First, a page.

“We continuously compare the prices submitted by our selling partners with current and historical prices inside and outside our store to determine if the prices are fair,” the statement said. “If we identify a price that violates our policy, we remove the offer and take appropriate action with the seller.”
(Amazon founder Jeff Bezos owns The Washington Post.)
The exact impact of deer A decision will be made on the accessibility and price of reproductive care is difficult to predict, experts said. But they say abortions are set to become increasingly expensive, with patients in many states forced to travel for the procedure.
For those without paid leave, the costs will be even higher. An estimate from the Institute for Women’s Policy Research puts the cost of abortion restrictions at the state level at $105 billion per year due to reduced labor force participation, increased staff turnover and furloughs.
Some also worry about the potential ripple effects on another area of reproductive health care: contraceptives. Already, some states are pursuing laws that would define pregnancy as beginning at the time of fertilization, which experts say could call into question the legality of emergency contraceptives such as the morning-after pill and certain types of intrauterine devices. uterus, or IUD.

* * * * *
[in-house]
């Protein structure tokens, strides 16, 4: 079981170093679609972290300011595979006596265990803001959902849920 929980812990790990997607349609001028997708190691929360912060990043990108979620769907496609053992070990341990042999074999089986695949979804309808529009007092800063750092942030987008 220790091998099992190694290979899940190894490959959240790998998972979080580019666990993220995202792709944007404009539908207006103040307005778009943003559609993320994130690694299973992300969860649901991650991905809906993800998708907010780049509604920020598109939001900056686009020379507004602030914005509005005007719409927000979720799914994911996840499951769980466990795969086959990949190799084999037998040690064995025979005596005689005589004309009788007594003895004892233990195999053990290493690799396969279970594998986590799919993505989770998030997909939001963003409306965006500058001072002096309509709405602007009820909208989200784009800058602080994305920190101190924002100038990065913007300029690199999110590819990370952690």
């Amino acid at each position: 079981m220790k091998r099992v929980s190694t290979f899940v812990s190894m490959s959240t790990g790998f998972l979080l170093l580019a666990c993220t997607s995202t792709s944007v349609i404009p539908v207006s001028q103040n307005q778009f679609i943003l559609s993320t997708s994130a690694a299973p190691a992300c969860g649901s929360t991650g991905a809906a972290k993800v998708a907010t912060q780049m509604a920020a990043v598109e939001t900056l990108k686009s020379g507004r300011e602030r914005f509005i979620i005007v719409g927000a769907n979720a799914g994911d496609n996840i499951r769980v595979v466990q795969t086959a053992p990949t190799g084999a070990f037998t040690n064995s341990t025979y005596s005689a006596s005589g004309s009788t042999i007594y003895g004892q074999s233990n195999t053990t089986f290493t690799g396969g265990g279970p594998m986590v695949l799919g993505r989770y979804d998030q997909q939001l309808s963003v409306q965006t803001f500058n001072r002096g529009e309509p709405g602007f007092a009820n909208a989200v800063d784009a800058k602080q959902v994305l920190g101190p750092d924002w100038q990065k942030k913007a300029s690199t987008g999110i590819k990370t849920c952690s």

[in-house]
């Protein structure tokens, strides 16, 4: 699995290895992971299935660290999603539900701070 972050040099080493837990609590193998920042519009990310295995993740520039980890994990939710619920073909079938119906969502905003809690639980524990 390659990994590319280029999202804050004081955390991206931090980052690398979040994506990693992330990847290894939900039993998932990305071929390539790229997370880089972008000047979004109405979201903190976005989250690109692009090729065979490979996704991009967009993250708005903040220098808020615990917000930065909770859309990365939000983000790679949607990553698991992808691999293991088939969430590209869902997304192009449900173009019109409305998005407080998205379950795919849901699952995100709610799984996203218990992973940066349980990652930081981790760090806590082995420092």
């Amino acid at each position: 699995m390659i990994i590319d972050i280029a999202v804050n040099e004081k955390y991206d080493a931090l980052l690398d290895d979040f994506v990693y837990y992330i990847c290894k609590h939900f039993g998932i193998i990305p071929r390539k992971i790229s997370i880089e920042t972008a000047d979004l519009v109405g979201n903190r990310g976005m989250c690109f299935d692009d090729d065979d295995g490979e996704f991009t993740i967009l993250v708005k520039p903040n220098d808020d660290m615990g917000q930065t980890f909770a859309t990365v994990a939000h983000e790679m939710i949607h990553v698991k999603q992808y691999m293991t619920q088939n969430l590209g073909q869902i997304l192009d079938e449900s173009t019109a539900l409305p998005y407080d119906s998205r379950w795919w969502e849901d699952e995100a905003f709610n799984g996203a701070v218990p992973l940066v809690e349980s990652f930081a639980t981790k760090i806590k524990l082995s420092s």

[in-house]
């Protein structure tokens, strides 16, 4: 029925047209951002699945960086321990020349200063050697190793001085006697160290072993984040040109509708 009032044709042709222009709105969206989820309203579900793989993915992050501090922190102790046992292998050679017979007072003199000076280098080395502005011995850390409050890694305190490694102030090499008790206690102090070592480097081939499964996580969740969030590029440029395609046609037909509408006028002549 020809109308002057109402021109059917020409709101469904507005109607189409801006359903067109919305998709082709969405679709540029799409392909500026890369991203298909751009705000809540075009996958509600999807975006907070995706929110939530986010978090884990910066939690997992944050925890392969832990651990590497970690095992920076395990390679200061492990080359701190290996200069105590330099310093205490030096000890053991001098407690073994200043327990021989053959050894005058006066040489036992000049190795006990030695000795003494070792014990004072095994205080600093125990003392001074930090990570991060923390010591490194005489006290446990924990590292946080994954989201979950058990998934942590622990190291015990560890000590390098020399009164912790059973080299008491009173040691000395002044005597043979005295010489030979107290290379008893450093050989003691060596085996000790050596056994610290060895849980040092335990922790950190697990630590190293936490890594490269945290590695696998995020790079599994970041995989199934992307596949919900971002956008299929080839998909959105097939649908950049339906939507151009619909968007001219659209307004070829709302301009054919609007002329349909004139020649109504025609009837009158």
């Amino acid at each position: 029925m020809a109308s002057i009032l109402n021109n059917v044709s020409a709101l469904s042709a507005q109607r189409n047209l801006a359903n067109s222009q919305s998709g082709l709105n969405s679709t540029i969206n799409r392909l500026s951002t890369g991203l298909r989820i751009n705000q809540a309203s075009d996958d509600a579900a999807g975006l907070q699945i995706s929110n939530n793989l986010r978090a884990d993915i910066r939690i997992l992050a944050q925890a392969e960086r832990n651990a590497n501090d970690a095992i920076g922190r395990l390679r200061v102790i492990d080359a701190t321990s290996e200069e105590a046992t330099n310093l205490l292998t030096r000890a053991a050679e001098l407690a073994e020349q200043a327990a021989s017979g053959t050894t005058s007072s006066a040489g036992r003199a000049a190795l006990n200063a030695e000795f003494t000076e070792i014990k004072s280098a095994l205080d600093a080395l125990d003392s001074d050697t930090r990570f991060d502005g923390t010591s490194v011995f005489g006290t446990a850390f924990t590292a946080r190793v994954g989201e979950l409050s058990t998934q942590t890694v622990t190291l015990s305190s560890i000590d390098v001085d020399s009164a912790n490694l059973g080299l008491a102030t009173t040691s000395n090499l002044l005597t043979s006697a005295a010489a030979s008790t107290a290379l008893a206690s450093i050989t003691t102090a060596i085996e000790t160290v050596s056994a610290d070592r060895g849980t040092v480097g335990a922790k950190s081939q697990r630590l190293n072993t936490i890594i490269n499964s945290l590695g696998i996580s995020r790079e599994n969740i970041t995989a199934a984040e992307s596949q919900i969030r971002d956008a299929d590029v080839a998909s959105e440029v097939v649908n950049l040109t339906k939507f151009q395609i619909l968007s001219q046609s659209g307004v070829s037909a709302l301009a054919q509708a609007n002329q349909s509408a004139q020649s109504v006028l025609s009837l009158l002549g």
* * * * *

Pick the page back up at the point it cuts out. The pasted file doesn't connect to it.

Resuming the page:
Clinics in states where abortion will remain legal even if the Supreme Court overturns deer could see a flood of patients from the 26 states where it is likely to be banned, limiting their ability to offer other types of care. Demand may increase for certain types of contraceptives or reproductive services. Or they could become more difficult to access in some states.
“We don’t know,” said Megan Kavanaugh, a research fellow at the Guttmacher Institute, a nonprofit research center that supports abortion rights. “We don’t have the evidence until it actually happens.”
For some, one thing is already clear: women bear a heavier economic burden.